– For this word, the “i” is short, and the “nn” combination is pronounced simply like the single letter “n” (this is the standard pronunciation of this letter combination in The Common Tongue)

/fihn//fɪn/

Fire
 – For this word, and for the “-ire” combination – the “i” is pronounced like the “igh” combination, there is a phantom consonant letter “y” in-between the “i” and the “r” (this is a product of the transition from one sound to the next), and the “e” is silent (this is the standard pronunciation of this letter combination in The Common Tongue)

/FIGH-yr//ˈfʌiː.jɚ/ – Notice also that the stress is on the first syllable

Fireworks
 – For this word, for the “-ire” combination – the “i” is pronounced like the “igh” combination, there is a phantom consonant letter “y” in-between the “i” and the “r” (this is a product of the transition from one sound to the next), and the “e” is silent (this is the standard pronunciation of this lettr combination in The Common Tongue), and the “o” disappears

/FIGH-y’r-w’r-ks//ˈfʌiː.jɚ.wɚ.ks/ – Notice also that the stress is on the first syllable and that the “ks” ending acts as a fourth syllable –

Firm
 – For this word, the “i” disappears

– /f’rm//fɚm/

Firmly
 – For this word, the “i” disappears, and for the “-ly” suffix – the final “y” is pronounced like the long letter “e” (this is the standard pronunciation of this letter combination in The Common Tongue)

/F’RM-lee//ˈfɚm.liː/ – Notice also that the stress is on the first syllable

Firms
 – For this word, the “i” disappears, and the final “s” is pronounced almost like the letter “z”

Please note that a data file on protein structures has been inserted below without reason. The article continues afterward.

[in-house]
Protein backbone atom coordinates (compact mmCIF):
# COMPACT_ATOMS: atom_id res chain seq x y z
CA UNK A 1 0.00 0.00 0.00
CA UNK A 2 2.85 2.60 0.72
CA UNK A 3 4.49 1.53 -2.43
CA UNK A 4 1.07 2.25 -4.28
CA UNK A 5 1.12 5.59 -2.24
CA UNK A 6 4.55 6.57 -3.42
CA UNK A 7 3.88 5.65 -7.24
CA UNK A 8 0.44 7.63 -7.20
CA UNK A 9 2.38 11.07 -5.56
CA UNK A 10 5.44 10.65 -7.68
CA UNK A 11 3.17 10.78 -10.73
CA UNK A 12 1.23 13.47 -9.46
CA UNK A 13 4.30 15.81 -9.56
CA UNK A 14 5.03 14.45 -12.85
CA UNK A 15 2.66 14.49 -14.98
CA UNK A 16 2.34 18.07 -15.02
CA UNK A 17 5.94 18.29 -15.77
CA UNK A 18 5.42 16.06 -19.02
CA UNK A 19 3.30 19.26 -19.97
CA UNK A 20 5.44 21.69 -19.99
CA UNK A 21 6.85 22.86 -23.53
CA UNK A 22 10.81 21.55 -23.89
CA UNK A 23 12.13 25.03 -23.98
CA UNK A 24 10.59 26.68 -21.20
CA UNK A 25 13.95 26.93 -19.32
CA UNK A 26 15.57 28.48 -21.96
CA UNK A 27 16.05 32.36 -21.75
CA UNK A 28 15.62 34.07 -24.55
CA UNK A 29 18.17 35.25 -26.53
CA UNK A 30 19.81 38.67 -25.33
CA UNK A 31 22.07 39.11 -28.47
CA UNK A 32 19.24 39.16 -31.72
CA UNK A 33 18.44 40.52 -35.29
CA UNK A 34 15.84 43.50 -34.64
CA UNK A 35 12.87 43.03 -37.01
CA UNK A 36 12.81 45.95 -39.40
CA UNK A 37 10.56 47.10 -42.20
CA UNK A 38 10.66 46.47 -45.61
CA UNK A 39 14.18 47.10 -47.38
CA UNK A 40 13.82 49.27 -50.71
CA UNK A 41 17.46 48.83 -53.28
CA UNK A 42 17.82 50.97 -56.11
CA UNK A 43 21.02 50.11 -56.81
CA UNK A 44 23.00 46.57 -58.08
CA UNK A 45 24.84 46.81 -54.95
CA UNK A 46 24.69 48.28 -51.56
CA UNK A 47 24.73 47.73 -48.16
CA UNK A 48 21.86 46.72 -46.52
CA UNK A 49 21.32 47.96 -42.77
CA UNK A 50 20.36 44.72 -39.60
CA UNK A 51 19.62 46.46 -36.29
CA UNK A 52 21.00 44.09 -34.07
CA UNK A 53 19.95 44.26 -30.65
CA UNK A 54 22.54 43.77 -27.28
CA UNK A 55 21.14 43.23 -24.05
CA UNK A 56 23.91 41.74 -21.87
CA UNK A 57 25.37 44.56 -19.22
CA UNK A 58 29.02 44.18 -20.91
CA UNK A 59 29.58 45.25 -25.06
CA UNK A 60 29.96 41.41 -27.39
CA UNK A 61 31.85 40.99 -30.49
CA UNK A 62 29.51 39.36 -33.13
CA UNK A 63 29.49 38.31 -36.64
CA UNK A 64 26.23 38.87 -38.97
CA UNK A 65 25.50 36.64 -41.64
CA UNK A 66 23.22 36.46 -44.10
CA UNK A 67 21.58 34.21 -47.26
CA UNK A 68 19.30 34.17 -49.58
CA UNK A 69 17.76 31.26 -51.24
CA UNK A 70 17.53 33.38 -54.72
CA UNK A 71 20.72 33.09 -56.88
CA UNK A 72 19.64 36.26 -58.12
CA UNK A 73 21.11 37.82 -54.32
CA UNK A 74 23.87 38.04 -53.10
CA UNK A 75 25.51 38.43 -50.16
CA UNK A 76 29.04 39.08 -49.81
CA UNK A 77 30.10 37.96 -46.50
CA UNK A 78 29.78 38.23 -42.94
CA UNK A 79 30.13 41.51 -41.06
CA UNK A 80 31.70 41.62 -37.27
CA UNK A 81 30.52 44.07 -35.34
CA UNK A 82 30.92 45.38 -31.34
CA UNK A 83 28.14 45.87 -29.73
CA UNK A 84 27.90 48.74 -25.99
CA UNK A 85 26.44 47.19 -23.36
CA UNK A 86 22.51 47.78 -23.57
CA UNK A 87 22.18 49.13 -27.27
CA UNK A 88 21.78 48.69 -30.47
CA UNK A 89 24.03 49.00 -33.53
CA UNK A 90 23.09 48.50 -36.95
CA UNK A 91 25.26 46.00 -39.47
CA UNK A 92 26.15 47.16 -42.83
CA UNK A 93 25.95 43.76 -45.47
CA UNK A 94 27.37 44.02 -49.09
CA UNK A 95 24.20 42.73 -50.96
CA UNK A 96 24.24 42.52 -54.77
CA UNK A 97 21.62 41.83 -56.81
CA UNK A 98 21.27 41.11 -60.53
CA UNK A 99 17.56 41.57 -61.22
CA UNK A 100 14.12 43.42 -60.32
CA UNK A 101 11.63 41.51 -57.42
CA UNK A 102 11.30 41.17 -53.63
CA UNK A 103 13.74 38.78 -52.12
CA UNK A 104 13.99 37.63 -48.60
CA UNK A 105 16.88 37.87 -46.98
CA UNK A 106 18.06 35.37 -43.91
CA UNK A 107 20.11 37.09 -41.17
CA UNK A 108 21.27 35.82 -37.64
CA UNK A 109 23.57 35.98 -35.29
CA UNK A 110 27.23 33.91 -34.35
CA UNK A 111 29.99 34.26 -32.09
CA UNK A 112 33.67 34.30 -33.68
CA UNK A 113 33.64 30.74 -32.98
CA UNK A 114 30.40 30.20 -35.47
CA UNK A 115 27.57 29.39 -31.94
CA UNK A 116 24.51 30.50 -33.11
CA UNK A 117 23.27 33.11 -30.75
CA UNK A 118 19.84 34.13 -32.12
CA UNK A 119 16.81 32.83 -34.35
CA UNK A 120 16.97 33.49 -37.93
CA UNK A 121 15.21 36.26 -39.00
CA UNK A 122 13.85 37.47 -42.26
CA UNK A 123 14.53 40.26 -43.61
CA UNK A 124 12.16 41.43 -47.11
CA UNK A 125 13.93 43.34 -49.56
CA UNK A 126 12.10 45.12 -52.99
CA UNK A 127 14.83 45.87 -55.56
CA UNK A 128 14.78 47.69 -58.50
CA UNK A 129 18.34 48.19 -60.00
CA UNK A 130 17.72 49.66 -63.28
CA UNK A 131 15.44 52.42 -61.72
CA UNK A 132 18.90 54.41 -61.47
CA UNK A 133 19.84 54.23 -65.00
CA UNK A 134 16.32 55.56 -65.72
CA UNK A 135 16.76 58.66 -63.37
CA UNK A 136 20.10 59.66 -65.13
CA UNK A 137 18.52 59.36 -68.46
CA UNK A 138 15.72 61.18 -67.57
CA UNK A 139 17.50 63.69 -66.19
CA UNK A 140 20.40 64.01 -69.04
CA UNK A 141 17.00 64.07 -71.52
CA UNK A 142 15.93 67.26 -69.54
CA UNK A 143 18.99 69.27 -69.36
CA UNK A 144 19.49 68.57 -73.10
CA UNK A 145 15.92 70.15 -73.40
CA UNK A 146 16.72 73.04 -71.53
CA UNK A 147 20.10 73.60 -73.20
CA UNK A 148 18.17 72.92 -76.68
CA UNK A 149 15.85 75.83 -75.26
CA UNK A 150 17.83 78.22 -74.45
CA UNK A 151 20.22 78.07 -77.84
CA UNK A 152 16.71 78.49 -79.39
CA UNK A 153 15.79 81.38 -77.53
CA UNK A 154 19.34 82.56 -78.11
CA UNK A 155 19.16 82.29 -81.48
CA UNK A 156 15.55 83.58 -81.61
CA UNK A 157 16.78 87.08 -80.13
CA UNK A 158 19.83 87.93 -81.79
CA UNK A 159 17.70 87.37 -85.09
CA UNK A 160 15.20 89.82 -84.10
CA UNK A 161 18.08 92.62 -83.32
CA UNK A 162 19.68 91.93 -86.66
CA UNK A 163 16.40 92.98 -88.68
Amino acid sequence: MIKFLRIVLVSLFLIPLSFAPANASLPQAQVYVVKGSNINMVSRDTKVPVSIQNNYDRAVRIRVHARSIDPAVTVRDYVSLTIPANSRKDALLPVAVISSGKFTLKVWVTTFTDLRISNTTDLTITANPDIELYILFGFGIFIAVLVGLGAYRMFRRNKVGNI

– /f’rm-z/ – /fɚm.z/ – Notice also that the “z” ending acts as a second syllable

First
 – For this word, the “i” disappears, and the final “t” is (often) stopped

– /f’r-s[t]//fɚ.s[t]/ – Notice also that the “st” ending (even when the “t” is stopped) acts as a second syllable

Firstly
 – For this word, the “i” disappears, the “t” is (often) stopped, and for the “-ly” suffix – the final “y” is pronounced like the long letter “e” (this is the standard pronunciation of this suffix in The Common Tongue)

– /F’R-s[t]-lee//ˈfɚ.s[t].liː/ – Notice also that the “st” ending (even when the “t” is stopped) acts as a second syllable

Fish
 – For this word, the “i” is short

/fihsh//fɪʃ/

Fishing
 – For this word, the first “i” is short, and the “-ing” suffix is pronounced like in the word “sing” or “ring” (this is the standard pronunciation of this suffix in The Common Tongue)

/FIH-shing//ˈfɪ.ʃɪŋ/ – Notice also that the stress is on the first syllable

Fit
 – For this word, the “i” is short, and the final “t” is (often) stopped

/fih[t]//fɪ[t]/

Five
 – For this word, the “i” is long, and the final “e”

– /faiv/ – /faiv/ –

Fix
 – For this word, the “i” is short, and the “x” is pronounced like the “ks” combination

/fih-ks//fɪ.ks/ – Notice also that the “ks” ending acts as a second syllable

Fixed
 – For this word, the “i” is short, the “x” is pronounced like the “ks” combination, and since the root-word ends with the letter “x” – the “e” of the “-ed” ending is silent, and the final “d” is pronounced like the letter “t”

/FIH-ks-t/ – /ˈfɪ.ks.t/ – Notice also that the stress is on the fist syllable and that the “x” and the “t” ending act as a second and third syllable –

Fixture
– For this word, the “i” is short, the “x” is pronounced as the “ks” combination, and for the “-ture” suffix – the “t” is pronounced like the “ch” combination (this is due to the placement of the letter “u” directly after it), the “u” disappears, and the final “e” is silent (this is the standard pronunciation of this suffix in The Common Tongue)

/FIH-ks-ch’r//ˈfɪ.ks.tʃɚ/ – Notice also that the stress is on the first syllable and that the “ks” sound acts as a separate syllable

 

 

 

– ( American English Pronunciation – Letter F ) –